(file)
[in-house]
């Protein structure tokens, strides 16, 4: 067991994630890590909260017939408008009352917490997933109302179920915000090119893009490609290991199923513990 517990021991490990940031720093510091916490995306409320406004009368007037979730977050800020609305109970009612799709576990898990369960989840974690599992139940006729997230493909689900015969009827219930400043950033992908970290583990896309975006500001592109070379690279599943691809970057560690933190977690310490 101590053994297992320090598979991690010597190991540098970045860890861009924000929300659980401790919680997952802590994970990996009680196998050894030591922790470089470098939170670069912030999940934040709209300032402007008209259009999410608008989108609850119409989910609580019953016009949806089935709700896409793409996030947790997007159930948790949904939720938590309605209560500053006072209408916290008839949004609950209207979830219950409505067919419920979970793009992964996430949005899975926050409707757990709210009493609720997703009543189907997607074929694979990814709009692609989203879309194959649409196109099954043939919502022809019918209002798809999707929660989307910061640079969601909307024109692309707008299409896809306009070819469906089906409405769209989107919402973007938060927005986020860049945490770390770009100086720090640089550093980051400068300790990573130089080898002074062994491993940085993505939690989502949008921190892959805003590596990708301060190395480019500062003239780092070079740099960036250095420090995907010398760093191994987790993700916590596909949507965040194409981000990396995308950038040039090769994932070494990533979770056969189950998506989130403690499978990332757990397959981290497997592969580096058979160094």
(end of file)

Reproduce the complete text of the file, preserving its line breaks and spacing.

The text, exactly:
[in-house]
């Protein structure tokens, strides 16, 4: 067991994630890590909260017939408008009352917490997933109302179920915000090119893009490609290991199923513990 517990021991490990940031720093510091916490995306409320406004009368007037979730977050800020609305109970009612799709576990898990369960989840974690599992139940006729997230493909689900015969009827219930400043950033992908970290583990896309975006500001592109070379690279599943691809970057560690933190977690310490 101590053994297992320090598979991690010597190991540098970045860890861009924000929300659980401790919680997952802590994970990996009680196998050894030591922790470089470098939170670069912030999940934040709209300032402007008209259009999410608008989108609850119409989910609580019953016009949806089935709700896409793409996030947790997007159930948790949904939720938590309605209560500053006072209408916290008839949004609950209207979830219950409505067919419920979970793009992964996430949005899975926050409707757990709210009493609720997703009543189907997607074929694979990814709009692609989203879309194959649409196109099954043939919502022809019918209002798809999707929660989307910061640079969601909307024109692309707008299409896809306009070819469906089906409405769209989107919402973007938060927005986020860049945490770390770009100086720090640089550093980051400068300790990573130089080898002074062994491993940085993505939690989502949008921190892959805003590596990708301060190395480019500062003239780092070079740099960036250095420090995907010398760093191994987790993700916590596909949507965040194409981000990396995308950038040039090769994932070494990533979770056969189950998506989130403690499978990332757990397959981290497997592969580096058979160094």